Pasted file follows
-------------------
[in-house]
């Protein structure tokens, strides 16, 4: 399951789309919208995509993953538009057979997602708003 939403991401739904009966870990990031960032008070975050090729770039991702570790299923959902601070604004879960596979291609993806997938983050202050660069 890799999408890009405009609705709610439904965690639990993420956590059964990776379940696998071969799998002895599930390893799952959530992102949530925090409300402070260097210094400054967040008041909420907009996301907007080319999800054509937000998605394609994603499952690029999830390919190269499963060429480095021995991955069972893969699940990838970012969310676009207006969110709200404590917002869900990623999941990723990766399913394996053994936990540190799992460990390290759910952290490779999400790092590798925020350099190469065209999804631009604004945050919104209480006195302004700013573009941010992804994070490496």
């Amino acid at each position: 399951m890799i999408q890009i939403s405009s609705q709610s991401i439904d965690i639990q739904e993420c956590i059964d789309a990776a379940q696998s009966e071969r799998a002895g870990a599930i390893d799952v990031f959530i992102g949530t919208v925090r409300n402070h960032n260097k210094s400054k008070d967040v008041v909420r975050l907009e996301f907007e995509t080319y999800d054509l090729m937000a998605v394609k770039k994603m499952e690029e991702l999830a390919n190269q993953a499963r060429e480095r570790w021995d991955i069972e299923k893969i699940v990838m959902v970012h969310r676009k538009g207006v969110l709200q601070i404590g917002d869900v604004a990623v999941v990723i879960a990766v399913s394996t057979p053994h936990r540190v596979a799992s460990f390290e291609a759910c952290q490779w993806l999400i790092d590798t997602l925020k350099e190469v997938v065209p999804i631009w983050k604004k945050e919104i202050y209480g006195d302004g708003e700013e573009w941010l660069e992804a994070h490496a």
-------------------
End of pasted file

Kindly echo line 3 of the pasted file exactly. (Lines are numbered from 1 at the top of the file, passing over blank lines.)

């Amino acid at each position: 399951m890799i999408q890009i939403s405009s609705q709610s991401i439904d965690i639990q739904e993420c956590i059964d789309a990776a379940q696998s009966e071969r799998a002895g870990a599930i390893d799952v990031f959530i992102g949530t919208v925090r409300n402070h960032n260097k210094s400054k008070d967040v008041v909420r975050l907009e996301f907007e995509t080319y999800d054509l090729m937000a998605v394609k770039k994603m499952e690029e991702l999830a390919n190269q993953a499963r060429e480095r570790w021995d991955i069972e299923k893969i699940v990838m959902v970012h969310r676009k538009g207006v969110l709200q601070i404590g917002d869900v604004a990623v999941v990723i879960a990766v399913s394996t057979p053994h936990r540190v596979a799992s460990f390290e291609a759910c952290q490779w993806l999400i790092d590798t997602l925020k350099e190469v997938v065209p999804i631009w983050k604004k945050e919104i202050y209480g006195d302004g708003e700013e573009w941010l660069e992804a994070h490496a």